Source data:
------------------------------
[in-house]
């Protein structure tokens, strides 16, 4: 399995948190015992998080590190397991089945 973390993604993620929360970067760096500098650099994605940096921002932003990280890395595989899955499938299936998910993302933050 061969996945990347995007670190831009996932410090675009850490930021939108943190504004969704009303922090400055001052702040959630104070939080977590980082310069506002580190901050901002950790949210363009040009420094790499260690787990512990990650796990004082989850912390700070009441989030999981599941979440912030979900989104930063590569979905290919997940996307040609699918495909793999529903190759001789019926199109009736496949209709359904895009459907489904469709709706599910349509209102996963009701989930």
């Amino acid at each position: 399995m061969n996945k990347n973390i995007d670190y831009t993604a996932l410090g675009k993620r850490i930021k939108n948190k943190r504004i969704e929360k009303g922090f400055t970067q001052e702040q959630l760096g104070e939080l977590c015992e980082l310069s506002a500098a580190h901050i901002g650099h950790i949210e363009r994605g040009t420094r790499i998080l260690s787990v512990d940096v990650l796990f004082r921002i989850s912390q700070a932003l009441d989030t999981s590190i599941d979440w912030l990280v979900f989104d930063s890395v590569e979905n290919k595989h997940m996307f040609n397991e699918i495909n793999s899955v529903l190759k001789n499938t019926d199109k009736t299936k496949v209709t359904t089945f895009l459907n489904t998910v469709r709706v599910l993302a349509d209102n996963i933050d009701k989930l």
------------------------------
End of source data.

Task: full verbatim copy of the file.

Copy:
[in-house]
């Protein structure tokens, strides 16, 4: 399995948190015992998080590190397991089945 973390993604993620929360970067760096500098650099994605940096921002932003990280890395595989899955499938299936998910993302933050 061969996945990347995007670190831009996932410090675009850490930021939108943190504004969704009303922090400055001052702040959630104070939080977590980082310069506002580190901050901002950790949210363009040009420094790499260690787990512990990650796990004082989850912390700070009441989030999981599941979440912030979900989104930063590569979905290919997940996307040609699918495909793999529903190759001789019926199109009736496949209709359904895009459907489904469709709706599910349509209102996963009701989930």
């Amino acid at each position: 399995m061969n996945k990347n973390i995007d670190y831009t993604a996932l410090g675009k993620r850490i930021k939108n948190k943190r504004i969704e929360k009303g922090f400055t970067q001052e702040q959630l760096g104070e939080l977590c015992e980082l310069s506002a500098a580190h901050i901002g650099h950790i949210e363009r994605g040009t420094r790499i998080l260690s787990v512990d940096v990650l796990f004082r921002i989850s912390q700070a932003l009441d989030t999981s590190i599941d979440w912030l990280v979900f989104d930063s890395v590569e979905n290919k595989h997940m996307f040609n397991e699918i495909n793999s899955v529903l190759k001789n499938t019926d199109k009736t299936k496949v209709t359904t089945f895009l459907n489904t998910v469709r709706v599910l993302a349509d209102n996963i933050d009701k989930l």